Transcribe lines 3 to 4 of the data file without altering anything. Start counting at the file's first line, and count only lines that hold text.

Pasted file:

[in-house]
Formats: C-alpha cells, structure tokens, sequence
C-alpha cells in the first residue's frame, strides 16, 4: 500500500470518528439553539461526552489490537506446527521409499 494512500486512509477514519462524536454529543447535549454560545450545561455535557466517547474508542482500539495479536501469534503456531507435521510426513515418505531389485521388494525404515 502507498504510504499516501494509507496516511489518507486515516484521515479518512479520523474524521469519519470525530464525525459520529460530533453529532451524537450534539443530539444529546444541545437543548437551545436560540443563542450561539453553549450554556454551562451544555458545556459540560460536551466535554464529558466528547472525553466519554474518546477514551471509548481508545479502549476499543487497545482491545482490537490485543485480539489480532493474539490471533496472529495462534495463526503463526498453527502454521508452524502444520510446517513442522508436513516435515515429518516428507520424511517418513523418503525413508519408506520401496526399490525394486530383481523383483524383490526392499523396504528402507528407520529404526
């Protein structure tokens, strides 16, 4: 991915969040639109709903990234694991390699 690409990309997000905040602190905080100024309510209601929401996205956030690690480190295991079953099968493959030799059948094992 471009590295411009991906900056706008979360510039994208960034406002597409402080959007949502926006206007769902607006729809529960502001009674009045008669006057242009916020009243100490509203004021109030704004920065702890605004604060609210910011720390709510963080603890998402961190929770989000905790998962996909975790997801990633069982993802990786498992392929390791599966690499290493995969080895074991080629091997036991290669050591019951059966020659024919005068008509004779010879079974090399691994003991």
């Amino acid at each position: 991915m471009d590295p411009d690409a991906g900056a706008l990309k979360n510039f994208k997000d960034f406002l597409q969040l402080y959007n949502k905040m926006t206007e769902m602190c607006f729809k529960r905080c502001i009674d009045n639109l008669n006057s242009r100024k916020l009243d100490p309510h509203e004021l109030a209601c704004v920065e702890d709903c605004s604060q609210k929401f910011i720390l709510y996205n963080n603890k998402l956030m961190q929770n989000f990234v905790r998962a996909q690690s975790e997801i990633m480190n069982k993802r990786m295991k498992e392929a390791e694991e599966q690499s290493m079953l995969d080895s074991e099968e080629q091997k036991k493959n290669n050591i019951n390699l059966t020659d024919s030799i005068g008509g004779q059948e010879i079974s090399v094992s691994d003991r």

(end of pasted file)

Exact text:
C-alpha cells in the first residue's frame, strides 16, 4: 500500500470518528439553539461526552489490537506446527521409499 494512500486512509477514519462524536454529543447535549454560545450545561455535557466517547474508542482500539495479536501469534503456531507435521510426513515418505531389485521388494525404515 502507498504510504499516501494509507496516511489518507486515516484521515479518512479520523474524521469519519470525530464525525459520529460530533453529532451524537450534539443530539444529546444541545437543548437551545436560540443563542450561539453553549450554556454551562451544555458545556459540560460536551466535554464529558466528547472525553466519554474518546477514551471509548481508545479502549476499543487497545482491545482490537490485543485480539489480532493474539490471533496472529495462534495463526503463526498453527502454521508452524502444520510446517513442522508436513516435515515429518516428507520424511517418513523418503525413508519408506520401496526399490525394486530383481523383483524383490526392499523396504528402507528407520529404526
């Protein structure tokens, strides 16, 4: 991915969040639109709903990234694991390699 690409990309997000905040602190905080100024309510209601929401996205956030690690480190295991079953099968493959030799059948094992 471009590295411009991906900056706008979360510039994208960034406002597409402080959007949502926006206007769902607006729809529960502001009674009045008669006057242009916020009243100490509203004021109030704004920065702890605004604060609210910011720390709510963080603890998402961190929770989000905790998962996909975790997801990633069982993802990786498992392929390791599966690499290493995969080895074991080629091997036991290669050591019951059966020659024919005068008509004779010879079974090399691994003991």